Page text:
My very first time going whitewater rafting in Maine was in 1996. 20 years after the first commercial whitewater rafting trip. My parents, their friends (yes, the same one’s they celebrated their 40-year-old birthdays together), and the kids ranging in ages from 12-20 reserved with a Kennebec river rafting outfitter 2 rafts for a weekend getaway. I’ll be honest, I was nervous. Our guide was terrific. Cute, quirky, knowledgeable and fun to spend the day with. That weekend we enjoyed cook outs, campfires and fun being together experiencing something new and exciting for us – whitewater. Fast forward to the fall of 1999 and I was invited by a guide to go rafting on the Dead River. Again, I was fascinated by the river community. These happy, hardy, outdoor loving people had interesting stories and a passion for the rivers they guided. I truly felt like I was entering an entirely special place with their different perspectives, ages and experiences, and the one commonality – their love for whitewater.
As a Maine girl, born and raised in “the County”, I loved spending time at camp, being in the outdoors in nature, enjoying the lake, connecting with people having fun experiences. I never imagined that first time or even the second time that I went whitewater rafting in Maine, that I would end up owning a rafting company! That guy that invited me on the Dead River in 1999 pivoted my path. While my raft guide husband worked as a river manager and guide beginning in 1997 and then in 2007 we started our own whitewater rafting company. I went on multiple river trips on the Kennebec and Penobscot rivers; finally took the plunge and become a whitewater rafting guide in 2010 after living and working in both river communities on the Kennebec and Penobscot Rivers.
We were pulled back to where whitewater all started, though. For us, it was about Moosehead Lake. We like to say that we followed in the footsteps of the Pioneer of whitewater rafting in Maine because we set our roots here at Moosehead Lake, where whitewater rafting in Maine began. Perfectly situated between world class whitewater; the Kennebec and Penobscot Rivers are uniquely different river experiences perfect for families and first time rafters and the more adventurous whitewater rafting enthusiasts. Rafting guides are trained to lead safe, quality, informative, fun trips – whitewater rafting is an awesome way to meet wonderful outdoors men and women eager to share with you their experiences, stories and love for rivers. Don’t wait 20 or even 40 years to get on a whitewater rafting trip and don’t go just one time in your life! Each guide, each river, and each rafting company can offer you an amazing experience and each experience is special in its own, unique way. You will easily create memories, like I have, that will literally change you – don’t wait – go whitewater rafting!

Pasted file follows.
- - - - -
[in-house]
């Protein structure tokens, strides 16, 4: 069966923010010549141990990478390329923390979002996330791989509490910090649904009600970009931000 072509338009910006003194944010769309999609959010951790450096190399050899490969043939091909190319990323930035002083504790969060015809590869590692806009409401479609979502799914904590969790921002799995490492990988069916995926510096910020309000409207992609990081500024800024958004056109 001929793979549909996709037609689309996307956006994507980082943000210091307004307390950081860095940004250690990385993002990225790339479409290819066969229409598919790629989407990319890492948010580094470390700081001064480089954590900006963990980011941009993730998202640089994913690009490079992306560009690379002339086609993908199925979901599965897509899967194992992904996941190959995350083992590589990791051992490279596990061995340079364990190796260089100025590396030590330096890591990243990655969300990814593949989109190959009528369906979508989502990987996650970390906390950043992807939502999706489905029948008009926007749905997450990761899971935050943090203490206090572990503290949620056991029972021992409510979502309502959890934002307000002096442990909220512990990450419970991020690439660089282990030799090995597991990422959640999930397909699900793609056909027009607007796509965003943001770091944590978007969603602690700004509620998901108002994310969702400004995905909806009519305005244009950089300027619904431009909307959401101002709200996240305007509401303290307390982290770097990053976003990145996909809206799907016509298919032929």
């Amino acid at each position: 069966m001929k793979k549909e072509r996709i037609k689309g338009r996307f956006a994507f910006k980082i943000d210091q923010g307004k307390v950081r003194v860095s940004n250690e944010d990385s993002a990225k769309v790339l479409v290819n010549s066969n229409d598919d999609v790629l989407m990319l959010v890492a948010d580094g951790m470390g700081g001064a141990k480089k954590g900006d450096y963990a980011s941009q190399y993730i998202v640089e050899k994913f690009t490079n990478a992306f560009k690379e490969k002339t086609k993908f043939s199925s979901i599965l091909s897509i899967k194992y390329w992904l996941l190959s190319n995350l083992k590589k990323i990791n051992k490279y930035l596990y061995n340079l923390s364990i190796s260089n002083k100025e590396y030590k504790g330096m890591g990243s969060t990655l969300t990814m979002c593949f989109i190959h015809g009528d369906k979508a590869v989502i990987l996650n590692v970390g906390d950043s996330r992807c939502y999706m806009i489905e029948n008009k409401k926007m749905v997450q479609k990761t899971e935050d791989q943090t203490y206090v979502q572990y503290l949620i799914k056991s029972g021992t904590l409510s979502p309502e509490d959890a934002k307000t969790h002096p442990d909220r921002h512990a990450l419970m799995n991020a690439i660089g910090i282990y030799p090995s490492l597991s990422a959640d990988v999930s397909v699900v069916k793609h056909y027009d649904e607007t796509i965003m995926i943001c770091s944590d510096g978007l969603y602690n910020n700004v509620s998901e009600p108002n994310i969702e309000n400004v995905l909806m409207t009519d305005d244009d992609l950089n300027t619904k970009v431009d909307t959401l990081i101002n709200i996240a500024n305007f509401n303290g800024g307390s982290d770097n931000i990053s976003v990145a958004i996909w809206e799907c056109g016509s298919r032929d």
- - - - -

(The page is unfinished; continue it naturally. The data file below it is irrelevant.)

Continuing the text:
Quick overview of the Kennebec River:
#1 Trip for Everyone!
Quick overview of the Penobscot River:
Scenic & Wild
Class V whitewater
Quick overview of the Dead River:
Quick overview of Canada Falls:
Unique to Northeast Whitewater
4 Class V Rapids
Steep, challenging, technical
About Jessica: When I’m not running my business, I love adventures, travel, music, all things plants, good food, wine and playing with my dogs, our Northeast Whitewater Official Greeters. As the Northeast Whitewater Adventure Coordinator, I suggest the right activities for you with insider information on where to eat, what to do, and where to stay with our campground and yurts and Moosehead Lake partners. We welcome you to experience this amazing place with us and learn more about us in our journey as a Maine outdoor business.